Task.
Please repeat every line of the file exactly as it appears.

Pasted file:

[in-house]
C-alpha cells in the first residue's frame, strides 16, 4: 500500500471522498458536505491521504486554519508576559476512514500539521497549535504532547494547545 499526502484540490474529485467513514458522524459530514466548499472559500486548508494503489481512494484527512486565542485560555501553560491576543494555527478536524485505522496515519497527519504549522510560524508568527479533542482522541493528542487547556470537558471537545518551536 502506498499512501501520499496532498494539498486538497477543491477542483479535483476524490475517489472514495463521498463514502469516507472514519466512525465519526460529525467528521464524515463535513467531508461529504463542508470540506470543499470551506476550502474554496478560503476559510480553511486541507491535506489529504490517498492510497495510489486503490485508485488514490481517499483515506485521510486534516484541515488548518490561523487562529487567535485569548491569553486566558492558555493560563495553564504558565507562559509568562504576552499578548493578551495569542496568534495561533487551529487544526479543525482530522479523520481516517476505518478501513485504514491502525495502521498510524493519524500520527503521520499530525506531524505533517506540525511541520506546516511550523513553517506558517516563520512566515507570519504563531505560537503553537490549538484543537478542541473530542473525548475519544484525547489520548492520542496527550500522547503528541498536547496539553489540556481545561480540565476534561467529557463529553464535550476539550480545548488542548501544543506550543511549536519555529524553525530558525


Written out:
[in-house]
C-alpha cells in the first residue's frame, strides 16, 4: 500500500471522498458536505491521504486554519508576559476512514500539521497549535504532547494547545 499526502484540490474529485467513514458522524459530514466548499472559500486548508494503489481512494484527512486565542485560555501553560491576543494555527478536524485505522496515519497527519504549522510560524508568527479533542482522541493528542487547556470537558471537545518551536 502506498499512501501520499496532498494539498486538497477543491477542483479535483476524490475517489472514495463521498463514502469516507472514519466512525465519526460529525467528521464524515463535513467531508461529504463542508470540506470543499470551506476550502474554496478560503476559510480553511486541507491535506489529504490517498492510497495510489486503490485508485488514490481517499483515506485521510486534516484541515488548518490561523487562529487567535485569548491569553486566558492558555493560563495553564504558565507562559509568562504576552499578548493578551495569542496568534495561533487551529487544526479543525482530522479523520481516517476505518478501513485504514491502525495502521498510524493519524500520527503521520499530525506531524505533517506540525511541520506546516511550523513553517506558517516563520512566515507570519504563531505560537503553537490549538484543537478542541473530542473525548475519544484525547489520548492520542496527550500522547503528541498536547496539553489540556481545561480540565476534561467529557463529553464535550476539550480545548488542548501544543506550543511549536519555529524553525530558525